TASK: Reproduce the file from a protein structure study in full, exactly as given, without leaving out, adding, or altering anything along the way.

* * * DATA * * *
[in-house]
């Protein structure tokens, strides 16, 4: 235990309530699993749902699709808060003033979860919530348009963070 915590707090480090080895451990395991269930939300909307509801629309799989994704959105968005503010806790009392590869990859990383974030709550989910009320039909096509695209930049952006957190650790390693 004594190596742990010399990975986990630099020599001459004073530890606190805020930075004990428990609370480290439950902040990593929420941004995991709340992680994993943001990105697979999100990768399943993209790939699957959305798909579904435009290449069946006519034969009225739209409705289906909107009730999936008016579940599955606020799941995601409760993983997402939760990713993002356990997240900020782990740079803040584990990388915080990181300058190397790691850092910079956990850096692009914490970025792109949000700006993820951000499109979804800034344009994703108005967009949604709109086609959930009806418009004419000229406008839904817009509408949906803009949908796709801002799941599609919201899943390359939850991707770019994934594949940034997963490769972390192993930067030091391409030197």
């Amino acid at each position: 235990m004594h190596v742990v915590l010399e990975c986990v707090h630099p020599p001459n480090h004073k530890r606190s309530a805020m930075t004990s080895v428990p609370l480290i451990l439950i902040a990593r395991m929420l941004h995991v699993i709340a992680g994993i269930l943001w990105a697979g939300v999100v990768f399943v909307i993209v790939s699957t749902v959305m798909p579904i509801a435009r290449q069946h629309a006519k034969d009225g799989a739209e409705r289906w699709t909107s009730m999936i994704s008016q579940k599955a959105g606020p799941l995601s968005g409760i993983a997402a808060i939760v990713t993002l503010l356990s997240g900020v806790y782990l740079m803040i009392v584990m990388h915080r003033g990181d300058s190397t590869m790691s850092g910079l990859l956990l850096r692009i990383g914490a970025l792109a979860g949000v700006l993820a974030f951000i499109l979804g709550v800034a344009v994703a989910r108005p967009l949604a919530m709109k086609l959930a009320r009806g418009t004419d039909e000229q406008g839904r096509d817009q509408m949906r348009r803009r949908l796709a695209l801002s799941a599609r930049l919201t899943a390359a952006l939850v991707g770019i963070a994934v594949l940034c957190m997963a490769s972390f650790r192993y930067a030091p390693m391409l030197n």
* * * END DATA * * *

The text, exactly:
[in-house]
């Protein structure tokens, strides 16, 4: 235990309530699993749902699709808060003033979860919530348009963070 915590707090480090080895451990395991269930939300909307509801629309799989994704959105968005503010806790009392590869990859990383974030709550989910009320039909096509695209930049952006957190650790390693 004594190596742990010399990975986990630099020599001459004073530890606190805020930075004990428990609370480290439950902040990593929420941004995991709340992680994993943001990105697979999100990768399943993209790939699957959305798909579904435009290449069946006519034969009225739209409705289906909107009730999936008016579940599955606020799941995601409760993983997402939760990713993002356990997240900020782990740079803040584990990388915080990181300058190397790691850092910079956990850096692009914490970025792109949000700006993820951000499109979804800034344009994703108005967009949604709109086609959930009806418009004419000229406008839904817009509408949906803009949908796709801002799941599609919201899943390359939850991707770019994934594949940034997963490769972390192993930067030091391409030197």
């Amino acid at each position: 235990m004594h190596v742990v915590l010399e990975c986990v707090h630099p020599p001459n480090h004073k530890r606190s309530a805020m930075t004990s080895v428990p609370l480290i451990l439950i902040a990593r395991m929420l941004h995991v699993i709340a992680g994993i269930l943001w990105a697979g939300v999100v990768f399943v909307i993209v790939s699957t749902v959305m798909p579904i509801a435009r290449q069946h629309a006519k034969d009225g799989a739209e409705r289906w699709t909107s009730m999936i994704s008016q579940k599955a959105g606020p799941l995601s968005g409760i993983a997402a808060i939760v990713t993002l503010l356990s997240g900020v806790y782990l740079m803040i009392v584990m990388h915080r003033g990181d300058s190397t590869m790691s850092g910079l990859l956990l850096r692009i990383g914490a970025l792109a979860g949000v700006l993820a974030f951000i499109l979804g709550v800034a344009v994703a989910r108005p967009l949604a919530m709109k086609l959930a009320r009806g418009t004419d039909e000229q406008g839904r096509d817009q509408m949906r348009r803009r949908l796709a695209l801002s799941a599609r930049l919201t899943a390359a952006l939850v991707g770019i963070a994934v594949l940034c957190m997963a490769s972390f650790r192993y930067a030091p390693m391409l030197n």